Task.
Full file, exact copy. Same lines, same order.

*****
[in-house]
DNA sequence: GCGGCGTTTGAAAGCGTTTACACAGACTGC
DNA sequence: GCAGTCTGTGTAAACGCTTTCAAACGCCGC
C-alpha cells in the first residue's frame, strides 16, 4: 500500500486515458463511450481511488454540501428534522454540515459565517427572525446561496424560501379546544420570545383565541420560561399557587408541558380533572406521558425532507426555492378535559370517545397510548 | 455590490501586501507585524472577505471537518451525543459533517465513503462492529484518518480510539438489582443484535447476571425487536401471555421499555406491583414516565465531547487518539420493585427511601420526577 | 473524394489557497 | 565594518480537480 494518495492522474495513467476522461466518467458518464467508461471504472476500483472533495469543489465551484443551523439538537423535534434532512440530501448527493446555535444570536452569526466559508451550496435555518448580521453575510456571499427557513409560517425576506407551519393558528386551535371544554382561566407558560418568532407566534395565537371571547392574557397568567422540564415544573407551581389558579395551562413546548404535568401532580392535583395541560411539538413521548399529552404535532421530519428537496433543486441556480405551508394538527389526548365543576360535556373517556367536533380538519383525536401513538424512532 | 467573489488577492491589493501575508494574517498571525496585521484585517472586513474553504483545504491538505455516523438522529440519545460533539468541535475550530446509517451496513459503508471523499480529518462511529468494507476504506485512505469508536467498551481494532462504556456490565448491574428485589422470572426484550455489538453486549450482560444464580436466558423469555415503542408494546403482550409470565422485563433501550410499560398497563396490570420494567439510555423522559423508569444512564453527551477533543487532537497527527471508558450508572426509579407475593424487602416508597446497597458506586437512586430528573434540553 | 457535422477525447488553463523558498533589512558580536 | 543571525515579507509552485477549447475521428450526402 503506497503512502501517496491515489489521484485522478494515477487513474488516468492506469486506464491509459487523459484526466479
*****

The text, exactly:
[in-house]
DNA sequence: GCGGCGTTTGAAAGCGTTTACACAGACTGC
DNA sequence: GCAGTCTGTGTAAACGCTTTCAAACGCCGC
C-alpha cells in the first residue's frame, strides 16, 4: 500500500486515458463511450481511488454540501428534522454540515459565517427572525446561496424560501379546544420570545383565541420560561399557587408541558380533572406521558425532507426555492378535559370517545397510548 | 455590490501586501507585524472577505471537518451525543459533517465513503462492529484518518480510539438489582443484535447476571425487536401471555421499555406491583414516565465531547487518539420493585427511601420526577 | 473524394489557497 | 565594518480537480 494518495492522474495513467476522461466518467458518464467508461471504472476500483472533495469543489465551484443551523439538537423535534434532512440530501448527493446555535444570536452569526466559508451550496435555518448580521453575510456571499427557513409560517425576506407551519393558528386551535371544554382561566407558560418568532407566534395565537371571547392574557397568567422540564415544573407551581389558579395551562413546548404535568401532580392535583395541560411539538413521548399529552404535532421530519428537496433543486441556480405551508394538527389526548365543576360535556373517556367536533380538519383525536401513538424512532 | 467573489488577492491589493501575508494574517498571525496585521484585517472586513474553504483545504491538505455516523438522529440519545460533539468541535475550530446509517451496513459503508471523499480529518462511529468494507476504506485512505469508536467498551481494532462504556456490565448491574428485589422470572426484550455489538453486549450482560444464580436466558423469555415503542408494546403482550409470565422485563433501550410499560398497563396490570420494567439510555423522559423508569444512564453527551477533543487532537497527527471508558450508572426509579407475593424487602416508597446497597458506586437512586430528573434540553 | 457535422477525447488553463523558498533589512558580536 | 543571525515579507509552485477549447475521428450526402 503506497503512502501517496491515489489521484485522478494515477487513474488516468492506469486506464491509459487523459484526466479